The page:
District of Columbia officials and Senate-House conferees have reached a compromise that paves the way for a record $361 million U.S. payment to the city and heads off a confrontation over how the city must shore up its pension fund.

The House, acting on an amendment offered last month by Rep. Stanford Parris (R-Va.), had ordered the city to use $14.3 million of the fiscal 1983 U.S. payment to buttress the pension fund for retired teachers, firefighters and police.

That action marked the first time Congress had imposed a restriction at that stage of the budget process on the way the city may use the U.S. funds it receives as compensation for taxes it loses and extra costs it incurs as the seat of the government.

City officials -- who often are in a tug-of-war with Congress over the budget process -- branded the action as a swipe at the city's home-rule powers. The officials said the $14.3 million lump sum pension payment would seriously disrupt the city's plans for allocating the federal funds.

On Tuesday, Mayor Marion Barry visited Parris on Capitol Hill to find an alternative that would satisfy the congressman's desire that the pension fund be protected and at the same time satisfy the city's concern over home rule, Parris said yesterday.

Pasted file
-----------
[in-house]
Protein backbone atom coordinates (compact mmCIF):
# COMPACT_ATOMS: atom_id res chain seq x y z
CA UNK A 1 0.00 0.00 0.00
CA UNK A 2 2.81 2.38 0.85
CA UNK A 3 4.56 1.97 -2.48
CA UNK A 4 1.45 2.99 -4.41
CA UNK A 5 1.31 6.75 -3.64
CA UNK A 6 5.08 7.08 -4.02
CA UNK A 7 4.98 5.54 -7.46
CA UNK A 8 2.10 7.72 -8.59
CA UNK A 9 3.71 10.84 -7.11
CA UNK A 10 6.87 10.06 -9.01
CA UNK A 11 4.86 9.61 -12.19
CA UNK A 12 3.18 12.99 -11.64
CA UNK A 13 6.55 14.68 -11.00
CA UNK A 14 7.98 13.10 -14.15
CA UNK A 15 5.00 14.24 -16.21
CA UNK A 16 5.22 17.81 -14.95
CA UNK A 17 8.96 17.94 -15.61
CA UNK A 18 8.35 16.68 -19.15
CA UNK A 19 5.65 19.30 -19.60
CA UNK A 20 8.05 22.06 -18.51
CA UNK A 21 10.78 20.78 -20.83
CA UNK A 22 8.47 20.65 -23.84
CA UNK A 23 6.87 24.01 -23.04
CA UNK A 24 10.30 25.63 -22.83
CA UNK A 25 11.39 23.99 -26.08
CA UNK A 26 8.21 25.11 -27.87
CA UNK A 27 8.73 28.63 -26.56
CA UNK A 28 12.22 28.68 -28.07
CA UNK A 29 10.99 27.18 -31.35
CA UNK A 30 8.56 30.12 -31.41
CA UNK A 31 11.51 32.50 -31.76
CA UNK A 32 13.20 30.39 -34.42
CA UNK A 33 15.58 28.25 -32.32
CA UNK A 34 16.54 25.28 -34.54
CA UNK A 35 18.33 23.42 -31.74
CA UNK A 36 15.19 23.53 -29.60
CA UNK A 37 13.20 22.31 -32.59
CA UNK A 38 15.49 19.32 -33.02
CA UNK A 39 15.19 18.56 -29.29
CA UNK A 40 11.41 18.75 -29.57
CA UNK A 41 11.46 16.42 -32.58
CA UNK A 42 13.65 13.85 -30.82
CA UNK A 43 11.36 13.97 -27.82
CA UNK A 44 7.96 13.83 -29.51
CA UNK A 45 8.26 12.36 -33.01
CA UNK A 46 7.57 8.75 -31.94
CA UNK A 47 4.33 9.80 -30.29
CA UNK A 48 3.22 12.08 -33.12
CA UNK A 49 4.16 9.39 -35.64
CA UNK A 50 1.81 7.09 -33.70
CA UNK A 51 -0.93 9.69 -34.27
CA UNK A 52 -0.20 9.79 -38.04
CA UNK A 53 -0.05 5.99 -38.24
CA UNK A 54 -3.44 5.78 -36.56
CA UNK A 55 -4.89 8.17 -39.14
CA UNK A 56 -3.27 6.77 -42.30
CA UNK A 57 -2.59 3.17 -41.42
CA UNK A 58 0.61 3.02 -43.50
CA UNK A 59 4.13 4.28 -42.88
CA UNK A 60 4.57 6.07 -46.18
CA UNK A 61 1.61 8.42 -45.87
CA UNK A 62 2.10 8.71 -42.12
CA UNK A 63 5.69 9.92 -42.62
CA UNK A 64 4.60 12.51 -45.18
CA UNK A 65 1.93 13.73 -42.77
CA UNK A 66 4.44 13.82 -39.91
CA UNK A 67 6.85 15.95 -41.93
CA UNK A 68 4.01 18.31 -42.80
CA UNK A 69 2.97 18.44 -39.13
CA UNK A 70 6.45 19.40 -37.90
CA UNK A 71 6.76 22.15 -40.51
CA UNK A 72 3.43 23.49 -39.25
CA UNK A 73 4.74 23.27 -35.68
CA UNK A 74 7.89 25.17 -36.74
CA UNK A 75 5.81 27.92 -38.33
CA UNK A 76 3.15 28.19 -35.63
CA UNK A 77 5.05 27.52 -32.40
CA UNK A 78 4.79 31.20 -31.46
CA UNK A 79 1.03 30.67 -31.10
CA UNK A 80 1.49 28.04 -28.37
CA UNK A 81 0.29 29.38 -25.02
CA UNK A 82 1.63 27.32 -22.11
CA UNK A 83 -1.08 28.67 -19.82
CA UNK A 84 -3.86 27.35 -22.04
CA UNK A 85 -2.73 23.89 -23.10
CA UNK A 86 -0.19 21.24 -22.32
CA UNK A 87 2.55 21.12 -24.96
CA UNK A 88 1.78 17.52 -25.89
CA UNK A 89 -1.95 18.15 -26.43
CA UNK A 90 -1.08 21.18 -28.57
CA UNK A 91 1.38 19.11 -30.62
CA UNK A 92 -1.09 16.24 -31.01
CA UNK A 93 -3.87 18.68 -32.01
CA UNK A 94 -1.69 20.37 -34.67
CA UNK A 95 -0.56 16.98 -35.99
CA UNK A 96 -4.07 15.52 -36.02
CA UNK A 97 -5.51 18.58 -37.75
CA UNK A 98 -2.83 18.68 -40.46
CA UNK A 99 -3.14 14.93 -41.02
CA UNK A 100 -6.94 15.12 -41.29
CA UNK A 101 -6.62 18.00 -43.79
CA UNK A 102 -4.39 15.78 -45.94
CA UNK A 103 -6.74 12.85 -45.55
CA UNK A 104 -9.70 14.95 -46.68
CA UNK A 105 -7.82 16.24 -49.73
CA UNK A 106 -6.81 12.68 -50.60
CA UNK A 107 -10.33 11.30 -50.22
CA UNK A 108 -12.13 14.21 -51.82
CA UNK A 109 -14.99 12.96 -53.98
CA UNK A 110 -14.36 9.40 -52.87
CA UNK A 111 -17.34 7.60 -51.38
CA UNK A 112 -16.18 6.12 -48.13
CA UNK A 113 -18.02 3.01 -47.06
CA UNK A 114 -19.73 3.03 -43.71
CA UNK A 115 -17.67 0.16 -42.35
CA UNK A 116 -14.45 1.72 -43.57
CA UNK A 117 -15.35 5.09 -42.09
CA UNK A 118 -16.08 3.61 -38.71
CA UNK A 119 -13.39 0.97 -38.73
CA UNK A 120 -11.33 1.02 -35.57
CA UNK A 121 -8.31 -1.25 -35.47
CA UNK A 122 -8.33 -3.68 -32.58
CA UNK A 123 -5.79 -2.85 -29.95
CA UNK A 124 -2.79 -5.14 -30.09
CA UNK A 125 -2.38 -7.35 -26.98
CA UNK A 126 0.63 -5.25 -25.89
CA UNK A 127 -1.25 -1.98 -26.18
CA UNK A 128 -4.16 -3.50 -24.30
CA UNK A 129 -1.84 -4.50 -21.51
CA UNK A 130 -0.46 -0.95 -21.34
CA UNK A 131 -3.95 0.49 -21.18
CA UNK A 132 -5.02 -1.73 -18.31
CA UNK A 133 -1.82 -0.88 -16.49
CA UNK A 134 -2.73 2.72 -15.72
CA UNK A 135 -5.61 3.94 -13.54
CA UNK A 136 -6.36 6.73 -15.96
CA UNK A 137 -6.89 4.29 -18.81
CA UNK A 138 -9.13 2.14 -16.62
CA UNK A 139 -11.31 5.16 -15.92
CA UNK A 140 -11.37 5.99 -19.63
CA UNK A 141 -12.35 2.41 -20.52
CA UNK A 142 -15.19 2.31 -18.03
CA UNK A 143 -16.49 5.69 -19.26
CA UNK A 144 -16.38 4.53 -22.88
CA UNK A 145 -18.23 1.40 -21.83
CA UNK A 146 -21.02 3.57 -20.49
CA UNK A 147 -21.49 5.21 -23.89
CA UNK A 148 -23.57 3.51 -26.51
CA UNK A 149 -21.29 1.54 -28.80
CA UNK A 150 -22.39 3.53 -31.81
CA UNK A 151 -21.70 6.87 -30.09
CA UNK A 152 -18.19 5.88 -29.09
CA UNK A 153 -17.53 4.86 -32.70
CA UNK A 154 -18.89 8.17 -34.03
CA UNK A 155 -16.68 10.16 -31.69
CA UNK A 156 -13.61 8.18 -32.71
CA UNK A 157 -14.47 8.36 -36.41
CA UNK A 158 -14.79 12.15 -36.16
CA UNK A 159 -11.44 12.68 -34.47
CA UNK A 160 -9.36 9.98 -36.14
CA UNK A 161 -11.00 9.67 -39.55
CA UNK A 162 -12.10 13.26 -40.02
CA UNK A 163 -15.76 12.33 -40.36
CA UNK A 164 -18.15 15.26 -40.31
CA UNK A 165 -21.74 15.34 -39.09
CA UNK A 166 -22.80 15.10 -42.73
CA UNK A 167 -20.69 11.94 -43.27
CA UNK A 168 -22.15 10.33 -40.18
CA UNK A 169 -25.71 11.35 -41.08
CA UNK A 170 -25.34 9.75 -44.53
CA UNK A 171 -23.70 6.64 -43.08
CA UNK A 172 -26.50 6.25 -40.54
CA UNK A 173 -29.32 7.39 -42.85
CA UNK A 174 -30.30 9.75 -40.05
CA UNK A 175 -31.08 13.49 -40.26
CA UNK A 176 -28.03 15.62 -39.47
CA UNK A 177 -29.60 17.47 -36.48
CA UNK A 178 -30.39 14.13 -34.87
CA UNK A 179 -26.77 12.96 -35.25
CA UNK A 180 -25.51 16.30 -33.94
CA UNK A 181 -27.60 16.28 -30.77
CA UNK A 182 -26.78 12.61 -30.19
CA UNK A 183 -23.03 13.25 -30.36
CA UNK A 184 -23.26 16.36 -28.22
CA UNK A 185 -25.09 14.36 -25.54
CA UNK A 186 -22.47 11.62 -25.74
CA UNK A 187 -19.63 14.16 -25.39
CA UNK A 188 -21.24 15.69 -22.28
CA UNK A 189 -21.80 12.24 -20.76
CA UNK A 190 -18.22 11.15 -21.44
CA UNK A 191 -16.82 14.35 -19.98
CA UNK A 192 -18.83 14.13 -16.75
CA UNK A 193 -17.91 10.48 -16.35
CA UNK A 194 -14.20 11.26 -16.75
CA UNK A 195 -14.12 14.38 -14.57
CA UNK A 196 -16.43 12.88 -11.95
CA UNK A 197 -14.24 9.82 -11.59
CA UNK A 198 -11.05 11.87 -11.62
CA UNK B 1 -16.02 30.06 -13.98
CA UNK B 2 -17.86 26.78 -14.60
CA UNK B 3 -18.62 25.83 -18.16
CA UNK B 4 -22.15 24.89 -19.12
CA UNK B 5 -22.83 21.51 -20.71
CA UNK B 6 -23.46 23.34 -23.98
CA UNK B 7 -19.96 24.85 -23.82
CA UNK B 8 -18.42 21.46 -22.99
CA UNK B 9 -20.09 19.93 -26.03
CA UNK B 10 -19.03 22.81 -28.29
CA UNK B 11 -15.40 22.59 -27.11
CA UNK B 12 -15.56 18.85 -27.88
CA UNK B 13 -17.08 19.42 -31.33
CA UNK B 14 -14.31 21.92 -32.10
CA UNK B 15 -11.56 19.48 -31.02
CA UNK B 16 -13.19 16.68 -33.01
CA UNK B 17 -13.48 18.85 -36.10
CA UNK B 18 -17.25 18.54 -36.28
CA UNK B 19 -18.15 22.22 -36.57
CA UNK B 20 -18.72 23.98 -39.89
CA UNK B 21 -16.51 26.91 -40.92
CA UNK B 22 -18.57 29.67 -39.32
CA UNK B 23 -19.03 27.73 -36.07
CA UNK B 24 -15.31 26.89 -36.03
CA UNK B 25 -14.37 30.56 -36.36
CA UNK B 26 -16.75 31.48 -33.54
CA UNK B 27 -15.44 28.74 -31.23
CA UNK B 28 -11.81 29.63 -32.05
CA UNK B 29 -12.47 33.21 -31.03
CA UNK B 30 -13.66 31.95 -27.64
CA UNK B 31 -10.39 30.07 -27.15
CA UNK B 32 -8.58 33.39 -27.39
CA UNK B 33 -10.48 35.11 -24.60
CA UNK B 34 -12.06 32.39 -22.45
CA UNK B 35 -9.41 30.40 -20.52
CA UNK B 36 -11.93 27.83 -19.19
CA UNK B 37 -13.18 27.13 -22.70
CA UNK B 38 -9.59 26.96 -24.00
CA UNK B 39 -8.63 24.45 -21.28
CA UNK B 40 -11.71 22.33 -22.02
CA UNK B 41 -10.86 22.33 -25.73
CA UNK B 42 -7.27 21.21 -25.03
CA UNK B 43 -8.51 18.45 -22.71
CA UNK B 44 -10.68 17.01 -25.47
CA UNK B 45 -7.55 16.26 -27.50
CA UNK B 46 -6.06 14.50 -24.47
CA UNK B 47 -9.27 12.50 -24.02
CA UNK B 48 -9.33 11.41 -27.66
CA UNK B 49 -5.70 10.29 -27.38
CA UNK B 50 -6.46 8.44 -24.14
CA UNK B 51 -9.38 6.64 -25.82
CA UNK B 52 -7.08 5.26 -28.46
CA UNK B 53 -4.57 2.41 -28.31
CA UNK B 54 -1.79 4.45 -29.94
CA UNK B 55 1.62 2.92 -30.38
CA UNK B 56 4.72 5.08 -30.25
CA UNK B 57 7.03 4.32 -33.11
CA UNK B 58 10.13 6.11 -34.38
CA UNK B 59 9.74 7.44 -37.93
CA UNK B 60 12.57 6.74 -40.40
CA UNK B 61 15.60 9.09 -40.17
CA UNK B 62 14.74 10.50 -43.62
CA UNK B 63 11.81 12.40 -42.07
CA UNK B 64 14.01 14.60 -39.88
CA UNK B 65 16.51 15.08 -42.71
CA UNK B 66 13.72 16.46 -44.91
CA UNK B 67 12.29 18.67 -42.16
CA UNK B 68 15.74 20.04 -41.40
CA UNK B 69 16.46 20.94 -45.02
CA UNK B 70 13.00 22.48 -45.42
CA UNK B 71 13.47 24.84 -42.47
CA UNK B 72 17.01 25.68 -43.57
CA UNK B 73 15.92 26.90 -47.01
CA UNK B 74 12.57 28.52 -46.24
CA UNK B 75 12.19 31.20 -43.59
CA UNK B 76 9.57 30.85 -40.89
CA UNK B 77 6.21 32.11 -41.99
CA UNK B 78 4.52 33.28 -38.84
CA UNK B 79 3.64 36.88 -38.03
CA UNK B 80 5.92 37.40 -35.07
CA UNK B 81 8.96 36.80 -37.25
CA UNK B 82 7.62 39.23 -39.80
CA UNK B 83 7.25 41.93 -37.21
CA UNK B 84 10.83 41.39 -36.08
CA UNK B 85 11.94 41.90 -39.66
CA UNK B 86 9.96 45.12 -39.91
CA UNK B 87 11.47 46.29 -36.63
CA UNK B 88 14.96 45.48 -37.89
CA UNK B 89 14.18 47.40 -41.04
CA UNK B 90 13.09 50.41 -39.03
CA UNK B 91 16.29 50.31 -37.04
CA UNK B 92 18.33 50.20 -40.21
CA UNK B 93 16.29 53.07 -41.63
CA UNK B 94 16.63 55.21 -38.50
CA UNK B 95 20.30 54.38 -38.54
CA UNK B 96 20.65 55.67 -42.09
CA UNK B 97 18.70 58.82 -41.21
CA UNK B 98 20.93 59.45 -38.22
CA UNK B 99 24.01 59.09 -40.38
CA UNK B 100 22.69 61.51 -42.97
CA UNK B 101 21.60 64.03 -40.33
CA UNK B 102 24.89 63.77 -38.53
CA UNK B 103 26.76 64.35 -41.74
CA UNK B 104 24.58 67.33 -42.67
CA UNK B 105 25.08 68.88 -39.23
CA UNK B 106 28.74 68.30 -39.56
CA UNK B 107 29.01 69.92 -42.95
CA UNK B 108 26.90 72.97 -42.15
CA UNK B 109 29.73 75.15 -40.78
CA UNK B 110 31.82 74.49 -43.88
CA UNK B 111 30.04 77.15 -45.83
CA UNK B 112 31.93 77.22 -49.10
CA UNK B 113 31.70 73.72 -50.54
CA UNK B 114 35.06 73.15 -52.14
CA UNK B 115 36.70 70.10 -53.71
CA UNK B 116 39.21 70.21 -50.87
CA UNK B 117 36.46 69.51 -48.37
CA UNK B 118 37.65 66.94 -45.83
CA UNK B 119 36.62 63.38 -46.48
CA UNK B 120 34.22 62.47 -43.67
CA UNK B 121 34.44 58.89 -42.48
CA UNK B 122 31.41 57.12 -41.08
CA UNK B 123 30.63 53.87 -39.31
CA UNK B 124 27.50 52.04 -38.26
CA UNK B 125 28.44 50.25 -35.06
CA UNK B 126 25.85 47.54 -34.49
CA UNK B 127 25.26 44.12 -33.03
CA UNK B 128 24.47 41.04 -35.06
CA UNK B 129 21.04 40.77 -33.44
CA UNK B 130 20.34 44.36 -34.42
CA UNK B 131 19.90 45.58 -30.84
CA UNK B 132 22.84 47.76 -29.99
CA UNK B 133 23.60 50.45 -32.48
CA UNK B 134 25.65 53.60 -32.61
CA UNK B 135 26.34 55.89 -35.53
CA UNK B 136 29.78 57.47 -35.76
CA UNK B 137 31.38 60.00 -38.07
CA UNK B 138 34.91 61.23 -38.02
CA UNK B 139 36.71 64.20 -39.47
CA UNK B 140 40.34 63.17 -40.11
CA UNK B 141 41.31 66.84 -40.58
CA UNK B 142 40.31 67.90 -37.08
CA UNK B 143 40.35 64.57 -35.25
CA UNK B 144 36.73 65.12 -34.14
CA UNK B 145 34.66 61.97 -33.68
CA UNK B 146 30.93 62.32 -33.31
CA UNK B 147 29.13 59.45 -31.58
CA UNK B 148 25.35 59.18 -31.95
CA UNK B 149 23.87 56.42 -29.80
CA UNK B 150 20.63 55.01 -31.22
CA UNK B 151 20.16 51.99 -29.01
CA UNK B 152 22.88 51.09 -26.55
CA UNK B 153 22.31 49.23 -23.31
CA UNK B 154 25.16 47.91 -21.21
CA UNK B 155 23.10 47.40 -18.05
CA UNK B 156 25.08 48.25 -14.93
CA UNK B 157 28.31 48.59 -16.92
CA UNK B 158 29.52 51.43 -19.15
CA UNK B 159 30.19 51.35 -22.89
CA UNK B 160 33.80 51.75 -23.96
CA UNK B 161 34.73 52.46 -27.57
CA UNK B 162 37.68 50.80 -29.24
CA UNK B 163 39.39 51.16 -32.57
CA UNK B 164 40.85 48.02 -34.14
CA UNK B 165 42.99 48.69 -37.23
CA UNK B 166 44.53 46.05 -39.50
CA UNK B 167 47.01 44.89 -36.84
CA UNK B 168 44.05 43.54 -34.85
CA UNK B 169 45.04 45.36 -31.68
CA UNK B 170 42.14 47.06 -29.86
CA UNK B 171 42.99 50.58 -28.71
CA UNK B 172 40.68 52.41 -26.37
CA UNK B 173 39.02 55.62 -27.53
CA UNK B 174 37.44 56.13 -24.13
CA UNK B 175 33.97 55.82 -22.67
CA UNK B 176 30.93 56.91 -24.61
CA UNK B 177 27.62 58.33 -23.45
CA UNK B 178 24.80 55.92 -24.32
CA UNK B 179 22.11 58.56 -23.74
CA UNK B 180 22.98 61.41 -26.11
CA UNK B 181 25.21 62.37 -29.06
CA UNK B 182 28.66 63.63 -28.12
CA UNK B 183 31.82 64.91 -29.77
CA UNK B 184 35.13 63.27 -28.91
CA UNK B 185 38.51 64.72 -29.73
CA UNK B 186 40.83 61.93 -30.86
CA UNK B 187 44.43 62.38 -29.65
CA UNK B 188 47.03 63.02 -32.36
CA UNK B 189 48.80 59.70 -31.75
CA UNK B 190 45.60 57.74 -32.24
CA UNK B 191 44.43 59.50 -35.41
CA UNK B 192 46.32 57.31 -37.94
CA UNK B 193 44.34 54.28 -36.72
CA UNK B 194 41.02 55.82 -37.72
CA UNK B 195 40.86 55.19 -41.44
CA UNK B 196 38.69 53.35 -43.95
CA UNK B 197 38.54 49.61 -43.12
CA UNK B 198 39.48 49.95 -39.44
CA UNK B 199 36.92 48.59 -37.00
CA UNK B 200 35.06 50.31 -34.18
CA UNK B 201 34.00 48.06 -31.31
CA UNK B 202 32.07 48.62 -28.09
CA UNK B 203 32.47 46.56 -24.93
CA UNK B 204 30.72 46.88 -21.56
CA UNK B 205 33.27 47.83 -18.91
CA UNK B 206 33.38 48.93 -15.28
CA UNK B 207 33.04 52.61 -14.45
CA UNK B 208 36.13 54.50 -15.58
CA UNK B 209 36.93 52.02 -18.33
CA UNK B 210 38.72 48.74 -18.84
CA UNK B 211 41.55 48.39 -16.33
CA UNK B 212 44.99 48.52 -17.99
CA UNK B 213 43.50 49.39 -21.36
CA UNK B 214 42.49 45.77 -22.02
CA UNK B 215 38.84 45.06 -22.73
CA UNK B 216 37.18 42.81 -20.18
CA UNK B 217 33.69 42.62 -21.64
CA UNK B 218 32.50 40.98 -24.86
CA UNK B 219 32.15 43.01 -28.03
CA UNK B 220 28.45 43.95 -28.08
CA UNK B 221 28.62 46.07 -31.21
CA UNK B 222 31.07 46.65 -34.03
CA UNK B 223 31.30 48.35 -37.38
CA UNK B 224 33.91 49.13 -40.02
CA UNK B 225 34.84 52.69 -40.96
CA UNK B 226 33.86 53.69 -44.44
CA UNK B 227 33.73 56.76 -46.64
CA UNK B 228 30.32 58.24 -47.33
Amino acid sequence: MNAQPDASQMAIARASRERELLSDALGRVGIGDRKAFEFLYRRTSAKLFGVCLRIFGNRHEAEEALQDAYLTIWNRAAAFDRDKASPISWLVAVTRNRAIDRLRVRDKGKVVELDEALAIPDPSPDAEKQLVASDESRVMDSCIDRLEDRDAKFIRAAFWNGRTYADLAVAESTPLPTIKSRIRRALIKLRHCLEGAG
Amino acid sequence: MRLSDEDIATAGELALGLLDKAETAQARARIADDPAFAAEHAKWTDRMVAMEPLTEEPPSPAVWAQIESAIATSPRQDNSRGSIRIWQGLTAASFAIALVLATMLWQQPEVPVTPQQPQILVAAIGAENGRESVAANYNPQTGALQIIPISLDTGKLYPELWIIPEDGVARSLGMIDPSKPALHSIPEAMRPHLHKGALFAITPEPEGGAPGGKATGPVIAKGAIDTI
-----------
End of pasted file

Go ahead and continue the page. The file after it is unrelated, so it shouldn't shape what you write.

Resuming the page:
That discussion brought an agreement that the city would pay the pension fund $14.3 million over a three-year period, plus $1.4 million in interest.

However, the funds would not be earmarked from the federal payment itself, but instead be part of the District of Columbia's budget.

Frank Higgins, chairman of the D.C. employe retirement board, and the mayor signed the agreement after the meeting and the conferees approved it last night.

The agreement also would give the pension board more flexibility in preparing its annual budget by allowing it for the first time to seek supplemental appropriations.

The agreement must receive final approval from the House and Senate, but Parris said yesterday that "I don't anticipate any controversy; everyone has agreed."

Parris said he felt the original order to earmark funds put the city on notice that when the city and Congress disagree, "Congress will rise like a sleeping bear, and sometimes, will bite."